Single-Dose Dexamethasone Induces Whole-Body Insulin Resistance and Alters Both Cardiac Fatty Acid and Carbohydrate Metabolism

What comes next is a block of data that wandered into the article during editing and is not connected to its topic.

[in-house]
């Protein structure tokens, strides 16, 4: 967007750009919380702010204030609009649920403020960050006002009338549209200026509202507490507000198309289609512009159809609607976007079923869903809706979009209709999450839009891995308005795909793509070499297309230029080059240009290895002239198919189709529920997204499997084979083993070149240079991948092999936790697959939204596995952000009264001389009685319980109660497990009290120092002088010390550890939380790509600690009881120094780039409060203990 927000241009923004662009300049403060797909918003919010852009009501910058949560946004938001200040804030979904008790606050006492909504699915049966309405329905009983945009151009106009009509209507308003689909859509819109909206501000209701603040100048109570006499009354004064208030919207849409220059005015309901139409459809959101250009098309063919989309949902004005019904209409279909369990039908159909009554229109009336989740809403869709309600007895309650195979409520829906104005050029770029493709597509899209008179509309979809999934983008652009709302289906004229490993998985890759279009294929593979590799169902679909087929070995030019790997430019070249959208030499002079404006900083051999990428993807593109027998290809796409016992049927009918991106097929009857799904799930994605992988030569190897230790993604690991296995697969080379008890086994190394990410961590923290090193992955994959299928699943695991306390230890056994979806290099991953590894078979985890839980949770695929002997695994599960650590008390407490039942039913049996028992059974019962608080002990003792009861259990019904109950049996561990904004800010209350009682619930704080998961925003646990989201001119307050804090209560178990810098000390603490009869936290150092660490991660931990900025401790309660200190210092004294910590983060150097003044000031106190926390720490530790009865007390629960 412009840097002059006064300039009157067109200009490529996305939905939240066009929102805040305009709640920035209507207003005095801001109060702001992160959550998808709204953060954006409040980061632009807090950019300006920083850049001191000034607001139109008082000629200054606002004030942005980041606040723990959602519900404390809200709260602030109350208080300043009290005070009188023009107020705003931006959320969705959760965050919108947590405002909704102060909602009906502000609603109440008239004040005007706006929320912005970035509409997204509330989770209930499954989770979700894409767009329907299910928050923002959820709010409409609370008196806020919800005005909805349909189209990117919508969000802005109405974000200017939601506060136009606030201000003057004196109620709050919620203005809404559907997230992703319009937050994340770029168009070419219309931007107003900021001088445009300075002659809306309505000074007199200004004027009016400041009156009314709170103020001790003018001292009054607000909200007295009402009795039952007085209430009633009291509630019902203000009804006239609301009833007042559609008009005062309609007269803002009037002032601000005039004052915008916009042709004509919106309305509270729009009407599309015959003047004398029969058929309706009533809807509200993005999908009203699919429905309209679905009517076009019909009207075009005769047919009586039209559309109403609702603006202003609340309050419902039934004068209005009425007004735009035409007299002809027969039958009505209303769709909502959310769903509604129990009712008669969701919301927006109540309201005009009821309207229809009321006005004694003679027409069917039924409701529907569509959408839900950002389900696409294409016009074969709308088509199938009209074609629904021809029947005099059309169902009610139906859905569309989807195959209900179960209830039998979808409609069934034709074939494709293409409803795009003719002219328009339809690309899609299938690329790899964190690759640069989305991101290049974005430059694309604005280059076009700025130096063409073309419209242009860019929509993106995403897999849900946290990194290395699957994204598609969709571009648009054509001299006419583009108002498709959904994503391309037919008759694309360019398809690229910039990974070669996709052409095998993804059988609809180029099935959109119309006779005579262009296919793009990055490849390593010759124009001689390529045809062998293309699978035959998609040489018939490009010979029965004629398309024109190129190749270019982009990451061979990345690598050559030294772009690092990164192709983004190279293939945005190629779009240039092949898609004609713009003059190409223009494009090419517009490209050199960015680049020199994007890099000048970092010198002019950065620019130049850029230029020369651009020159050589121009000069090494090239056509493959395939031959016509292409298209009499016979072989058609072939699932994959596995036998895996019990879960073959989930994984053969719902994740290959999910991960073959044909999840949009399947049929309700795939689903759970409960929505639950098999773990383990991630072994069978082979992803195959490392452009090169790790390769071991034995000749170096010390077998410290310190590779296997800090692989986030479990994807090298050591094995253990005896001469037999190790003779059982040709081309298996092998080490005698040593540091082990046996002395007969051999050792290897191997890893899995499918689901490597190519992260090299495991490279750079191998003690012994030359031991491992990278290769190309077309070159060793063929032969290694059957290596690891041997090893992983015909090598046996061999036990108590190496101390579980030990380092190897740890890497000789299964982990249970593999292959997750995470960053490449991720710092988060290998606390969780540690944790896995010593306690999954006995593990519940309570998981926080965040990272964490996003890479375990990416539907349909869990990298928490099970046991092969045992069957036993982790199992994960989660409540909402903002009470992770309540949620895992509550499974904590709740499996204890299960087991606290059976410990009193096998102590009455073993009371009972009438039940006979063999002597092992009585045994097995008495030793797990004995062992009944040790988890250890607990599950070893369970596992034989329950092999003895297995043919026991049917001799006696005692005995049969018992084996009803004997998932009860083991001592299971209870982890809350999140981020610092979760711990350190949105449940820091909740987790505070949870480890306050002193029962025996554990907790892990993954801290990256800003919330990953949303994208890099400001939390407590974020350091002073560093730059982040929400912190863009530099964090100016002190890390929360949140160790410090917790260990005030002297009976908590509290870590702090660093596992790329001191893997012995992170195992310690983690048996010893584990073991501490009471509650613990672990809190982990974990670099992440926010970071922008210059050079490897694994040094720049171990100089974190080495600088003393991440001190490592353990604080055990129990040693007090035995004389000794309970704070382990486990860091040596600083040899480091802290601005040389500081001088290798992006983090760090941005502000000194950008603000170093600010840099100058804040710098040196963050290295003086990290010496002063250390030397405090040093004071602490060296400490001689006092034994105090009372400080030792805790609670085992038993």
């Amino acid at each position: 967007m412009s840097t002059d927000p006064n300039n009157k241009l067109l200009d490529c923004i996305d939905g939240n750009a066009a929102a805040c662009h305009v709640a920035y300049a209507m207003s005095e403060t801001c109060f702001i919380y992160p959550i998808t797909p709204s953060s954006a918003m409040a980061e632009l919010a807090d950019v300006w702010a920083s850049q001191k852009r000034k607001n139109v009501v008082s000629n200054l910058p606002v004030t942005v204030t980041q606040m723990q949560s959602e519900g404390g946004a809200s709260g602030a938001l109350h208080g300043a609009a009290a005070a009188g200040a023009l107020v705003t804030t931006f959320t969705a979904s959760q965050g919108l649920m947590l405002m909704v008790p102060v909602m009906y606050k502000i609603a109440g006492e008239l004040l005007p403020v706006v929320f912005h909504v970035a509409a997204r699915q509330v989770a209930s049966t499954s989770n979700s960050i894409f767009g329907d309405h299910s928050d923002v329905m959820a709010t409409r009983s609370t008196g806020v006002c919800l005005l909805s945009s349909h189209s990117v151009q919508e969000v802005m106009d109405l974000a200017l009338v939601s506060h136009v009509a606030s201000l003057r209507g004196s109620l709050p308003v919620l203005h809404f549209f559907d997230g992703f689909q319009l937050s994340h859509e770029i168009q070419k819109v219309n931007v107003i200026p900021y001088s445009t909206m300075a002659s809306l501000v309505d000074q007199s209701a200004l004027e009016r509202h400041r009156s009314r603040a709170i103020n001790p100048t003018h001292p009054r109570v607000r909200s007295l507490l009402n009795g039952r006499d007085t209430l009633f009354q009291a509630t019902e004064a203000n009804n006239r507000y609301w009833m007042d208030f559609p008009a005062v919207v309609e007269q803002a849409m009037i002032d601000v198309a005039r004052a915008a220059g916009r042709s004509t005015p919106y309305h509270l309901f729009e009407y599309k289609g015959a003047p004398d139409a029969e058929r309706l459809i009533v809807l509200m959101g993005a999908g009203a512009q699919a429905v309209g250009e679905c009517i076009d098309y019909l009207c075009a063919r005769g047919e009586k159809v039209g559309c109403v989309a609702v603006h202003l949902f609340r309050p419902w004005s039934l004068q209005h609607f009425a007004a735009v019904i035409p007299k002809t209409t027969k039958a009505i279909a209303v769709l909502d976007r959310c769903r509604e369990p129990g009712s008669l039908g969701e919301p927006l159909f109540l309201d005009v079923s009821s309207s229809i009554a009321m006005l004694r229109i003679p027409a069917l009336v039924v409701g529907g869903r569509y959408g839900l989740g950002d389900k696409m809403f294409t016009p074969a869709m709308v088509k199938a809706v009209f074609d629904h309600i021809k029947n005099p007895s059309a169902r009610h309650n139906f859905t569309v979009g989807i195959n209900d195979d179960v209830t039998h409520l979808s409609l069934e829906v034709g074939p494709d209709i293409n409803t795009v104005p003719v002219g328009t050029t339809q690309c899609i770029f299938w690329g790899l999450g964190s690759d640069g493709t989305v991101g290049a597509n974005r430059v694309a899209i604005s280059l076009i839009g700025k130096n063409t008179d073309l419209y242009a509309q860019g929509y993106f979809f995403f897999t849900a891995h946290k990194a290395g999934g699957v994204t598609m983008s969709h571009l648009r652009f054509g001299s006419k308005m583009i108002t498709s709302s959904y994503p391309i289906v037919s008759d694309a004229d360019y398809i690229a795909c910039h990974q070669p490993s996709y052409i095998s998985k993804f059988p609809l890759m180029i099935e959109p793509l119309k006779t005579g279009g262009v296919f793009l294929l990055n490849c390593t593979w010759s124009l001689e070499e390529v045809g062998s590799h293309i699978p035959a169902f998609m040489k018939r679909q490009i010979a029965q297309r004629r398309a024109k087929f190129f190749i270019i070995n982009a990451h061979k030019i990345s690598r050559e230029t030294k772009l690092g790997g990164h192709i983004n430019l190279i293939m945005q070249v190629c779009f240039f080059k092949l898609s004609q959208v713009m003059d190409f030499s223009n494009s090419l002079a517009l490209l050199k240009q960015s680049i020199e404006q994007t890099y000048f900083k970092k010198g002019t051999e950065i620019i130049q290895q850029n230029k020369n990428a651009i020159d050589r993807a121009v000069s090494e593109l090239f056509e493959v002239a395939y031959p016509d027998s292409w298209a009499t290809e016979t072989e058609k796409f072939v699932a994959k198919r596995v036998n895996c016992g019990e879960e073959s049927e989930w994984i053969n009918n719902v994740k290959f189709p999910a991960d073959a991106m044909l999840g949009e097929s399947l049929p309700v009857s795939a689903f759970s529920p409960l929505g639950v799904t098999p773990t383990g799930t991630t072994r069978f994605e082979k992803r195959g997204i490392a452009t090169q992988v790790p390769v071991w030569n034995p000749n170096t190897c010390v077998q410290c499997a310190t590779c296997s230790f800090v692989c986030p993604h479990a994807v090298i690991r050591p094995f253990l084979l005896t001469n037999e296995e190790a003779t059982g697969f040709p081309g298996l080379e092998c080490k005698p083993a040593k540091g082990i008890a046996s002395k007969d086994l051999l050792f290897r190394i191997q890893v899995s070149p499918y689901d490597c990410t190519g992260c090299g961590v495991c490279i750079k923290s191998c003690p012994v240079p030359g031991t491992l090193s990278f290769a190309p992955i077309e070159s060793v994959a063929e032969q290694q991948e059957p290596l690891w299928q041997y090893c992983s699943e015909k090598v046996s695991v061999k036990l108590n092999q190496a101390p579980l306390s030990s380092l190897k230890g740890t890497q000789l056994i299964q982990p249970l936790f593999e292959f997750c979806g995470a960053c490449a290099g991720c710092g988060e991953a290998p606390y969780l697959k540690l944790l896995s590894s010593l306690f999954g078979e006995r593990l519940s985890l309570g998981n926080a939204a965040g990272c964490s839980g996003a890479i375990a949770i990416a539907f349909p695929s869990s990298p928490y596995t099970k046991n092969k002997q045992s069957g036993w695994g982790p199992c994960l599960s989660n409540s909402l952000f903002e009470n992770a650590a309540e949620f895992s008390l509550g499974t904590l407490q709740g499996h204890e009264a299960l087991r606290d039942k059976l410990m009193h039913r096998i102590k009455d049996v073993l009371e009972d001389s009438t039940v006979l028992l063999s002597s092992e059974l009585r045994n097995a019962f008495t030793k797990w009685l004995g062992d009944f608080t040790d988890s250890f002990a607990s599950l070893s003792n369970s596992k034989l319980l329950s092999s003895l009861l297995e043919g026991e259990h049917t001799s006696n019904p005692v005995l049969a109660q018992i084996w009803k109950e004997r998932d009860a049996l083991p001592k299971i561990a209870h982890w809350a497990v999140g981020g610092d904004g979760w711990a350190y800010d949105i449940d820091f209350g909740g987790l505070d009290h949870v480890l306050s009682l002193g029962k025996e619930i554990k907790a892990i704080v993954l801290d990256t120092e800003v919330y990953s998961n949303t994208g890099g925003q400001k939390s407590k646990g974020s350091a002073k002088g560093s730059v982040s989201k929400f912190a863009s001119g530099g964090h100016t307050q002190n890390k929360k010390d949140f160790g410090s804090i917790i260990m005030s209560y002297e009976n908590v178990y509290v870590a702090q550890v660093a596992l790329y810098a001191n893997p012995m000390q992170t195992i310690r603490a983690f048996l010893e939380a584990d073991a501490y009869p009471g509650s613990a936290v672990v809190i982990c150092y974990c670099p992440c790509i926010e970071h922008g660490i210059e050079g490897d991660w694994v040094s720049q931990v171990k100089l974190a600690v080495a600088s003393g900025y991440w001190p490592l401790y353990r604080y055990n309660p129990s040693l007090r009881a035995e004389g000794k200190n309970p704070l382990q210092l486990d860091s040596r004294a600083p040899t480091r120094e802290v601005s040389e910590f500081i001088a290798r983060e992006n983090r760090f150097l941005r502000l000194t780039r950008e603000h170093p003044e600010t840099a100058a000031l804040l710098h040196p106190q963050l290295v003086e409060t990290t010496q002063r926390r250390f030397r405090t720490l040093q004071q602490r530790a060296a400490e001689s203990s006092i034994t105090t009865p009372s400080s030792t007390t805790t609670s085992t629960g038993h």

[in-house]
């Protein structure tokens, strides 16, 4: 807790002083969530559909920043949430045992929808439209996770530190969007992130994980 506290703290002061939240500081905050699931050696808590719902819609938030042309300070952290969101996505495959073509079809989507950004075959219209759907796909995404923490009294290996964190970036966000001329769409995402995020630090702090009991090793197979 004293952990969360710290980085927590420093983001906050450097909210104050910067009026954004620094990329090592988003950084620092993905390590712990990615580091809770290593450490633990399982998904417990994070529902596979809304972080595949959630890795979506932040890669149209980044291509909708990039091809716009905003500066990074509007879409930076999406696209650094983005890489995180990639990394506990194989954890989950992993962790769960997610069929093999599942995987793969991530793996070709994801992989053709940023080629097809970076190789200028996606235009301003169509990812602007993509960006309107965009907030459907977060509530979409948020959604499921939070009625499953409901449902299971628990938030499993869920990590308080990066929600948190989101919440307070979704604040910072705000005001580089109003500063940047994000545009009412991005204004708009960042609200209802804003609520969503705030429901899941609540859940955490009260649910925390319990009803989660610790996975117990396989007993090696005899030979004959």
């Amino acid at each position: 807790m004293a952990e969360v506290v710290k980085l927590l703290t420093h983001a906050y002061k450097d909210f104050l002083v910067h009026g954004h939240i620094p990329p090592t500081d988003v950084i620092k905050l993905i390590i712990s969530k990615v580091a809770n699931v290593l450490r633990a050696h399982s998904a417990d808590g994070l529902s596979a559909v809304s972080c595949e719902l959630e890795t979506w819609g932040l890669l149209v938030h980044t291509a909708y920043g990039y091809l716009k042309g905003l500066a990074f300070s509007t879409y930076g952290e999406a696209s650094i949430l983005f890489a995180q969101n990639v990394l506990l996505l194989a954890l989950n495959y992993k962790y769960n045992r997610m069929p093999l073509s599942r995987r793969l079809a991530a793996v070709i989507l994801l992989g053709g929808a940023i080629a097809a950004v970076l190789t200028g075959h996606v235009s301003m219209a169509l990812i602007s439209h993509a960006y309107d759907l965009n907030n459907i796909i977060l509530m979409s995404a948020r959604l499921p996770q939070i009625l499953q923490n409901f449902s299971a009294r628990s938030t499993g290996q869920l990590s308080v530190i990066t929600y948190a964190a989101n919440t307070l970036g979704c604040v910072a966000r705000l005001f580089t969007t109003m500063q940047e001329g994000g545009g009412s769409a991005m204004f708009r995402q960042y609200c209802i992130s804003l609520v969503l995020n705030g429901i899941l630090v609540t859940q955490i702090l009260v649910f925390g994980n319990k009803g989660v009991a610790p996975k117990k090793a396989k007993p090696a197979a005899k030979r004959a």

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Glucocorticoids impair insulin sensitivity. Because insulin resistance is closely linked to increased incidence of cardiovascular diseases and given that metabolic abnormalities have been linked to initiation of heart failure, we examined the acute effects of dexamethasone (DEX) on rat cardiac metabolism. Although injection of DEX for 4 h was not associated with hyperinsulinemia, the euglycemic-hyperinsulinemic clamp showed a decrease in glucose infusion rate. Rates of cardiac glycolysis were unaffected, whereas the rate of glucose oxidation following DEX was significantly decreased and could be associated with augmented expression of PDK4 mRNA and protein. Myocardial glycogen content in DEX hearts increased compared with control. Similar to hypoinsulinemia induced by streptozotocin (STZ), hearts from insulin-resistant DEX animals also demonstrated enlargement of the coronary lipoprotein lipase (LPL) pool. However, unlike STZ, DEX hearts showed greater basal release of LPL and were able to maintain their high heparin-releasable LPL in vitro. This effect could be explained by the enhanced LPL mRNA expression following DEX. Our data provide evidence that in a setting of insulin resistance, an increase in LPL could facilitate increased delivery of fatty acid to the heart, leading to excessive triglyceride storage. It has not been determined whether these acute effects of DEX on cardiac metabolism can be translated into increased cardiovascular risk.

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